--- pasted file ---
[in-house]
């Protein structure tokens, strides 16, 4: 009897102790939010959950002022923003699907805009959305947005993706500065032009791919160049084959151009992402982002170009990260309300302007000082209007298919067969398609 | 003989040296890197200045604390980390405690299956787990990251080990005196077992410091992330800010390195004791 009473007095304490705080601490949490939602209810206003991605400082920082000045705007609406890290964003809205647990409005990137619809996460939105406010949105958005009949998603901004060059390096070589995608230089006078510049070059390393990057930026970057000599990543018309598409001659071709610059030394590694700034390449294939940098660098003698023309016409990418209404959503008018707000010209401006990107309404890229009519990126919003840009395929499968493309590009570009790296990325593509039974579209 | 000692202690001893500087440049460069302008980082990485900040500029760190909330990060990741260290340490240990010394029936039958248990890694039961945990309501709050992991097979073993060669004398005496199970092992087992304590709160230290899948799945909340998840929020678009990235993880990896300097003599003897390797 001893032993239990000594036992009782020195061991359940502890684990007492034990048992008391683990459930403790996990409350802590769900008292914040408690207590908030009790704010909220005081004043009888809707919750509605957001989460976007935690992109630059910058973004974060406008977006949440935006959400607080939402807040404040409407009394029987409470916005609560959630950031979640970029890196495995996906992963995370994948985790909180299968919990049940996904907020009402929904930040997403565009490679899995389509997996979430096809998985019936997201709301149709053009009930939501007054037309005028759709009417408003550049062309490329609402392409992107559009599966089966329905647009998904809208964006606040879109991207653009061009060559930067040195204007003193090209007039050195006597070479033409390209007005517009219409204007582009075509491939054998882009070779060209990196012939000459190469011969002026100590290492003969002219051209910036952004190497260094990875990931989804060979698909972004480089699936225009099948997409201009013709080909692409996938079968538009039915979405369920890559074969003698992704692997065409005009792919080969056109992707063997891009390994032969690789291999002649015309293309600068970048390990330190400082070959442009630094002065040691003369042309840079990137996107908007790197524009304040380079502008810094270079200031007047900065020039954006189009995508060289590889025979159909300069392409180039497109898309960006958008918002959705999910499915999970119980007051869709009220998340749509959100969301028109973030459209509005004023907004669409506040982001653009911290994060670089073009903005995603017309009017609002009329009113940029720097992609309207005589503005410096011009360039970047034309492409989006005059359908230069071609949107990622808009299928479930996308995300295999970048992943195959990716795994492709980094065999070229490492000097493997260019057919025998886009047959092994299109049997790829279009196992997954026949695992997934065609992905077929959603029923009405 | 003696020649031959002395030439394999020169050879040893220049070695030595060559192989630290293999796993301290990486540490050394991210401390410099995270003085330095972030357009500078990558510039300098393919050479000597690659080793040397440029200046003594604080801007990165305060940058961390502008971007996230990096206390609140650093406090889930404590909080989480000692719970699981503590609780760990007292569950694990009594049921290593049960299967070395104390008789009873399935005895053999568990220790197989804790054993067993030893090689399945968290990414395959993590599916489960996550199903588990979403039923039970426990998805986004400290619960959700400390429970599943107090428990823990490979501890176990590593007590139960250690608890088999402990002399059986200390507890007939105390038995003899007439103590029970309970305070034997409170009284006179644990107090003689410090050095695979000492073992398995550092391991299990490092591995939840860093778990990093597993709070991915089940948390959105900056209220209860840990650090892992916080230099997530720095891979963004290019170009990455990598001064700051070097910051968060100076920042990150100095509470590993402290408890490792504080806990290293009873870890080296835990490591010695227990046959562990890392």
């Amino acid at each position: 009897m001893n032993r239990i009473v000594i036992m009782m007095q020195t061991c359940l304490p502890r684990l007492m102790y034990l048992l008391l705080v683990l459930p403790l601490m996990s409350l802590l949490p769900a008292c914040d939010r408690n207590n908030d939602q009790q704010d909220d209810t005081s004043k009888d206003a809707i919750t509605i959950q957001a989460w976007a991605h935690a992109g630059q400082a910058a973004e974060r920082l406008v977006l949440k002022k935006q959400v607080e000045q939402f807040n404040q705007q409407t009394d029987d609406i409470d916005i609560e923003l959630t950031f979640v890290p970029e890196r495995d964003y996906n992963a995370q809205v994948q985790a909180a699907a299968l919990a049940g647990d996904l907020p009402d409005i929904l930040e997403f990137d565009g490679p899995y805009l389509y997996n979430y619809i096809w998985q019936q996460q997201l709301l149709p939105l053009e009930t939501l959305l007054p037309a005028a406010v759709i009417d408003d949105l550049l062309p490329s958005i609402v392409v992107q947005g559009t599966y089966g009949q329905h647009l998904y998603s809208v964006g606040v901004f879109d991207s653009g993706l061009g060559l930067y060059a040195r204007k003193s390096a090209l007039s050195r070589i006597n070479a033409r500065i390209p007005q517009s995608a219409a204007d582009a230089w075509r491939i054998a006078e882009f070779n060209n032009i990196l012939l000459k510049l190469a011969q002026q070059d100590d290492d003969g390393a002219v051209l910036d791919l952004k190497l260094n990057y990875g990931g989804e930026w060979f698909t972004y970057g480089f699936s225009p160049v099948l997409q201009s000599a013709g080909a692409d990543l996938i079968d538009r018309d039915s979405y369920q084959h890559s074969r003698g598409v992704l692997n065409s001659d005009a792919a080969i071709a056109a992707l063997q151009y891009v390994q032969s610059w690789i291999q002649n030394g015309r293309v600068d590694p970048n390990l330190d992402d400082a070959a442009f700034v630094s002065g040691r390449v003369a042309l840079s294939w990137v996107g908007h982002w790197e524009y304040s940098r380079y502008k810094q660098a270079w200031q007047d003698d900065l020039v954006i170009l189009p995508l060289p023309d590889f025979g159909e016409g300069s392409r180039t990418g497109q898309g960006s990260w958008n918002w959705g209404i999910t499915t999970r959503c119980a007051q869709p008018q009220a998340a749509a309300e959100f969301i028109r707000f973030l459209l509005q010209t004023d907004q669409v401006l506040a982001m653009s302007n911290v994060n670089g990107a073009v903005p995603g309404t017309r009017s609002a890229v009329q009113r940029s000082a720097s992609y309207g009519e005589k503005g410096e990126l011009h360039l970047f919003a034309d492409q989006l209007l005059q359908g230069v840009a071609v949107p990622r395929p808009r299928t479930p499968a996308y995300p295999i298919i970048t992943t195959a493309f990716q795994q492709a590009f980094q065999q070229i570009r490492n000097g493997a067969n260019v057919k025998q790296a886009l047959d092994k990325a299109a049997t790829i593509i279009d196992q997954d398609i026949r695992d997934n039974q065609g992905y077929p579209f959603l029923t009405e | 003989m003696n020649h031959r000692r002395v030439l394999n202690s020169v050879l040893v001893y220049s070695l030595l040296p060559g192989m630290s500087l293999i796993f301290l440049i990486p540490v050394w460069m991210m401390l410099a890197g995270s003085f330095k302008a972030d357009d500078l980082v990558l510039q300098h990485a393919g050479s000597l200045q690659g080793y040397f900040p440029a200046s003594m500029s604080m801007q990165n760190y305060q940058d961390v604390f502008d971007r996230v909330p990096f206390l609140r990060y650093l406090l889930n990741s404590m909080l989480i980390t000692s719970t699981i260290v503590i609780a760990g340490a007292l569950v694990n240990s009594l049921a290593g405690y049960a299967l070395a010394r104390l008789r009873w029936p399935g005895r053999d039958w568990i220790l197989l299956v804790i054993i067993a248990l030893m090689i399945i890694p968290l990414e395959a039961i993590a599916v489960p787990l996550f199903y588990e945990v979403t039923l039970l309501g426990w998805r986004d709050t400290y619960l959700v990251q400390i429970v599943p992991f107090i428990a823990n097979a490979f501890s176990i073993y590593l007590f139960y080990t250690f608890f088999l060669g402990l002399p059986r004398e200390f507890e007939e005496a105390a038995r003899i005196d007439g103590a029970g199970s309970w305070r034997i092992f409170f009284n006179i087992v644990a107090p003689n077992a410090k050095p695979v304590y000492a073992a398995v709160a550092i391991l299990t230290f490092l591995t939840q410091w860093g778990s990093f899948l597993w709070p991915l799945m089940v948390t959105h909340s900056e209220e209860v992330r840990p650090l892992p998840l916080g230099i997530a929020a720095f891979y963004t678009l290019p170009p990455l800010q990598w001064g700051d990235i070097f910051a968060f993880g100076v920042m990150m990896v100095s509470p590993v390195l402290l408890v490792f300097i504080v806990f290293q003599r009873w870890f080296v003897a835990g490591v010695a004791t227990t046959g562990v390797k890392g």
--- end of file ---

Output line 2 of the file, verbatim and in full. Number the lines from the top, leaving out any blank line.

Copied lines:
């Protein structure tokens, strides 16, 4: 009897102790939010959950002022923003699907805009959305947005993706500065032009791919160049084959151009992402982002170009990260309300302007000082209007298919067969398609 | 003989040296890197200045604390980390405690299956787990990251080990005196077992410091992330800010390195004791 009473007095304490705080601490949490939602209810206003991605400082920082000045705007609406890290964003809205647990409005990137619809996460939105406010949105958005009949998603901004060059390096070589995608230089006078510049070059390393990057930026970057000599990543018309598409001659071709610059030394590694700034390449294939940098660098003698023309016409990418209404959503008018707000010209401006990107309404890229009519990126919003840009395929499968493309590009570009790296990325593509039974579209 | 000692202690001893500087440049460069302008980082990485900040500029760190909330990060990741260290340490240990010394029936039958248990890694039961945990309501709050992991097979073993060669004398005496199970092992087992304590709160230290899948799945909340998840929020678009990235993880990896300097003599003897390797 001893032993239990000594036992009782020195061991359940502890684990007492034990048992008391683990459930403790996990409350802590769900008292914040408690207590908030009790704010909220005081004043009888809707919750509605957001989460976007935690992109630059910058973004974060406008977006949440935006959400607080939402807040404040409407009394029987409470916005609560959630950031979640970029890196495995996906992963995370994948985790909180299968919990049940996904907020009402929904930040997403565009490679899995389509997996979430096809998985019936997201709301149709053009009930939501007054037309005028759709009417408003550049062309490329609402392409992107559009599966089966329905647009998904809208964006606040879109991207653009061009060559930067040195204007003193090209007039050195006597070479033409390209007005517009219409204007582009075509491939054998882009070779060209990196012939000459190469011969002026100590290492003969002219051209910036952004190497260094990875990931989804060979698909972004480089699936225009099948997409201009013709080909692409996938079968538009039915979405369920890559074969003698992704692997065409005009792919080969056109992707063997891009390994032969690789291999002649015309293309600068970048390990330190400082070959442009630094002065040691003369042309840079990137996107908007790197524009304040380079502008810094270079200031007047900065020039954006189009995508060289590889025979159909300069392409180039497109898309960006958008918002959705999910499915999970119980007051869709009220998340749509959100969301028109973030459209509005004023907004669409506040982001653009911290994060670089073009903005995603017309009017609002009329009113940029720097992609309207005589503005410096011009360039970047034309492409989006005059359908230069071609949107990622808009299928479930996308995300295999970048992943195959990716795994492709980094065999070229490492000097493997260019057919025998886009047959092994299109049997790829279009196992997954026949695992997934065609992905077929959603029923009405 | 003696020649031959002395030439394999020169050879040893220049070695030595060559192989630290293999796993301290990486540490050394991210401390410099995270003085330095972030357009500078990558510039300098393919050479000597690659080793040397440029200046003594604080801007990165305060940058961390502008971007996230990096206390609140650093406090889930404590909080989480000692719970699981503590609780760990007292569950694990009594049921290593049960299967070395104390008789009873399935005895053999568990220790197989804790054993067993030893090689399945968290990414395959993590599916489960996550199903588990979403039923039970426990998805986004400290619960959700400390429970599943107090428990823990490979501890176990590593007590139960250690608890088999402990002399059986200390507890007939105390038995003899007439103590029970309970305070034997409170009284006179644990107090003689410090050095695979000492073992398995550092391991299990490092591995939840860093778990990093597993709070991915089940948390959105900056209220209860840990650090892992916080230099997530720095891979963004290019170009990455990598001064700051070097910051968060100076920042990150100095509470590993402290408890490792504080806990290293009873870890080296835990490591010695227990046959562990890392």